Although children and adolescents are granted special protection under Brazilian and international law, they are also subjected to serious abuses by the juvenile detention system in Brazil. Young inmates are subject to violence by other youths or prison guards. In May 2006, an inmate was knifed to death in Unit 12 of the Fundacao Estadual do Bem-Estar do Menor (FEBEM), the juvenile detention center in Sao Paulo. Human rights groups reported at least 28 deaths of adolescents during the past three years, all of which occurred while they were in custody at state-run juvenile detention centers in Sao Paulo. Inhuman conditions and violence are also pervasive in juvenile detention centers in Rio de Janeiro, where the judiciary and other institutions have failed to provide effective oversight.

Rural Violence and Land Conflict

Indigenous people, landless peasants, and human rights defenders face threats, violent attacks, and killings as a result of land disputes in rural areas. According to the Pastoral Land Commission, 38 people were killed, 166 were wounded, and 261 were arrested in rural conflicts throughout the country in 2005. In August 2006, two leaders of the Movement of Landless Rural Workers (MST) were killed in the municipality of Moreno, in Pernambuco.

Forced Labor

Brazil has made progress in curbing the use of forced labor. Since 1995, some 21,000 workers have been freed by mobile inspection teams comprised of labor inspectors, prosecutors, and the federal police.

Yet forced labor still thrives in some rural areas. Estimates indicate that between 25,000 and 40,000 people are subject to forced labor in Brazil. The International Labor Organization reported in 2006 that impunity is one of the main obstacles to ending the practice in Brazil. A bill proposing the expropriation of land where forced labor is used has lagged in the Brazilian Congress since 2001.


Human rights violations in Brazil are rarely prosecuted. In an effort to remedy this problem, the Brazilian government passed a constitutional amendment in 2004 that makes human rights crimes federal offenses. The amendment allows certain human rights violations to be transferred from the state to the federal justice system for investigation and trial. Yet, to date, there have been no such transfers, and thus in practice, this amendment has had little real impact.

In 2006, the Sao Paulo State Supreme Court overturned the conviction of Colonel Ubiratan Guimarães, who was responsible for the 1992 operation to put down a rebellion in the Carandiru Prison which resulted in the death of 111 prisoners. Colonel Guimarães was sentenced in 2001 to 632 years in prison for his role in the operation. However, the Sao Paulo Supreme Court annulled the decision on the grounds that Guimarães had been acting strictly in line with his duties. No other officer has been tried in relation to this case so far.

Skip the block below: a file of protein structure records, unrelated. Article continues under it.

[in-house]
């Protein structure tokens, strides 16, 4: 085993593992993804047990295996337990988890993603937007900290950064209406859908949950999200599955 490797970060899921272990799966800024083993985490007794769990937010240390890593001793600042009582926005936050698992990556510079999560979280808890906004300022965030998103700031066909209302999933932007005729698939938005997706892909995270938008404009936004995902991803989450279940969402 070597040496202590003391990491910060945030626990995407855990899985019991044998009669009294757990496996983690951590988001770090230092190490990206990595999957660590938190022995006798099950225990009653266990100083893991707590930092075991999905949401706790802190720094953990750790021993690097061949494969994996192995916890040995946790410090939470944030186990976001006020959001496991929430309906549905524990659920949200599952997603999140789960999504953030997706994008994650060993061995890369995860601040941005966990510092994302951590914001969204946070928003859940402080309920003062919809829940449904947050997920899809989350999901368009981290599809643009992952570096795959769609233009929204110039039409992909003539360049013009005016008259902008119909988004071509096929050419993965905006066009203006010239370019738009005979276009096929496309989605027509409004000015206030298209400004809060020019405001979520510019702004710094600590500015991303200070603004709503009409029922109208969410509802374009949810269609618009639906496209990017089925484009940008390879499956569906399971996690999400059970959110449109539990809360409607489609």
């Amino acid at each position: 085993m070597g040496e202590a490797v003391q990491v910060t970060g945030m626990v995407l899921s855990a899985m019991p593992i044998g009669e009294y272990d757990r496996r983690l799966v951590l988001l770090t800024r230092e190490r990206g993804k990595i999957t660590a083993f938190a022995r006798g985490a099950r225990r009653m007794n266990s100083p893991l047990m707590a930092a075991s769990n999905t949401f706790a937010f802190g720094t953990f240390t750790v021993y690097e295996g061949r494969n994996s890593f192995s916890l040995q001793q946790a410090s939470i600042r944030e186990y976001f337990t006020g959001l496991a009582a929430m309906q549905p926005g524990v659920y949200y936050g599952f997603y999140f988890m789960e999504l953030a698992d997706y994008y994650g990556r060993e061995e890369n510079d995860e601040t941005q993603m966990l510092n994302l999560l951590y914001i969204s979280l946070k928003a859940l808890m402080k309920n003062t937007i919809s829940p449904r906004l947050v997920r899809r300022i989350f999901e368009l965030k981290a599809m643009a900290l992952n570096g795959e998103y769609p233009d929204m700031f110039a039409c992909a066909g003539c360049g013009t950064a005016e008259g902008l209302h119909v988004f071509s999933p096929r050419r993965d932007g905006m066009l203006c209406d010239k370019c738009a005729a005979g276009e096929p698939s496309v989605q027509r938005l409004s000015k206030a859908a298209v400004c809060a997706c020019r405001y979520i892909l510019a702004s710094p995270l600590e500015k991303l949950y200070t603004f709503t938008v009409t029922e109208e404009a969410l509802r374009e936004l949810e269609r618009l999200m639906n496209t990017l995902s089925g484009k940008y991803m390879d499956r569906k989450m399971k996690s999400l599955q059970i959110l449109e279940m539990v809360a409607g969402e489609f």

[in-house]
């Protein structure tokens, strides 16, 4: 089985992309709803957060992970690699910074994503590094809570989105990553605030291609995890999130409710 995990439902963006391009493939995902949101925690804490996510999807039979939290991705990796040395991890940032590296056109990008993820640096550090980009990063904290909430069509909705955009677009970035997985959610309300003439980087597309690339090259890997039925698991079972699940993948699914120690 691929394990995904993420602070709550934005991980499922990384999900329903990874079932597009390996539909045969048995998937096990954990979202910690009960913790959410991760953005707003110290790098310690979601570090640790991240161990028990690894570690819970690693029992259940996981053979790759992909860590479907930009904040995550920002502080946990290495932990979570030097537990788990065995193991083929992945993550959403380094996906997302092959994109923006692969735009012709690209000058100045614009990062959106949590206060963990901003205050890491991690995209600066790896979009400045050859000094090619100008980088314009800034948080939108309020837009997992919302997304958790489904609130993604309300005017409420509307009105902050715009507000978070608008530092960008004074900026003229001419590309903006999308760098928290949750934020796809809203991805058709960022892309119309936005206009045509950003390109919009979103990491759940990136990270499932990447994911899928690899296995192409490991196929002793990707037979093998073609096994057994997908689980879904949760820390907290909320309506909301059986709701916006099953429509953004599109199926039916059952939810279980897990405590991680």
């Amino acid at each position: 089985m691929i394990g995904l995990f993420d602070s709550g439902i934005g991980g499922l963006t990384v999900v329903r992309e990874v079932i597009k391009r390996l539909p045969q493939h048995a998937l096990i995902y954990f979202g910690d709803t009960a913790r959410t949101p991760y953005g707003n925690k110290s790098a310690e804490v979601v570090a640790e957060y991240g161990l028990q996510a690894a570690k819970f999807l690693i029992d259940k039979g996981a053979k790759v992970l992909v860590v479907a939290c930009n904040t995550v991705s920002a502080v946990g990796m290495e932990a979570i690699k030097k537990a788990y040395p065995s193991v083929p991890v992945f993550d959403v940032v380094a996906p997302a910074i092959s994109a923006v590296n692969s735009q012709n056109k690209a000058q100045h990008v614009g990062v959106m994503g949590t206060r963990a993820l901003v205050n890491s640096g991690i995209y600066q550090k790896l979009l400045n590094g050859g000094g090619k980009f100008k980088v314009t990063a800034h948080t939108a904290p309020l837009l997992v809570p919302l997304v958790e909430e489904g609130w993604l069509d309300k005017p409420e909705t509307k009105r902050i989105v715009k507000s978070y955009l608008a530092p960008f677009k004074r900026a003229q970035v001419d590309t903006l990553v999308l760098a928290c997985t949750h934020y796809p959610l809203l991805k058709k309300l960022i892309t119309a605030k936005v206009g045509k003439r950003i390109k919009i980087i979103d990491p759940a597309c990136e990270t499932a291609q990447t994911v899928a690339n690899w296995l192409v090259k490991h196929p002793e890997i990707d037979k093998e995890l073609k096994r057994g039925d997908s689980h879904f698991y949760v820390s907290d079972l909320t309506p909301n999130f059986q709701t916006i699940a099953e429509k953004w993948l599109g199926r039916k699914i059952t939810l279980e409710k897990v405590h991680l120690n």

In a positive step, a jury in Rio de Janeiro convicted military police officer Carlos Jorge Carvalho in August 2006 to 543 years in prison for his involvement in the Baixada Fluminense massacre, in which 29 people were summarily killed on March 31, 2005. Four other police officers charged in relation to the massacre are still awaiting trial. In October 2006 a police officer initially accused of involvement in the massacre was murdered after contributing to the investigations.

In another important decision, 14 prison officials and guards were convicted in October 2006 of torturing 35 inmates at the juvenile detention facility in Raposo Tavares, Sao Paulo, in 2000. Two high-ranking officials were sentenced to 87 years in prison, the highest punishment ever meted out in the country for torture.

Human Rights Defenders

Human rights defenders continue to face threats and intimidation in Brazil. After Conceicao Paganele, a prominent juvenile rights advocate, denounced the use of torture in a juvenile detention center in Sao Paulo in January 2005, the state's juvenile detention agency filed a complaint against her with the police, alleging that she had incited rebellions in the center and facilitated the escape of several inmates. As a result, the police opened a criminal investigation against her.

Key International Actors

The Inter-American Court of Human Rights ruled against Brazil for the first time on August 17, 2006. The court held that Brazil was responsible for the death of Damião Ximenes Lopes, a young psychiatric patient who was subjected to ill-treatment and died while in the custody of a mental health clinic in the state of Ceara, on October 4, 1999. The court ordered Brazil to pay reparations to Lopes' family, as well as to guarantee that the case is properly investigated and that those responsible for his death are held accountable.

In May 2006 Brazil was elected one of the 47 members of the recently created Human Rights Council of the United Nations, and it will hold its seat for two years.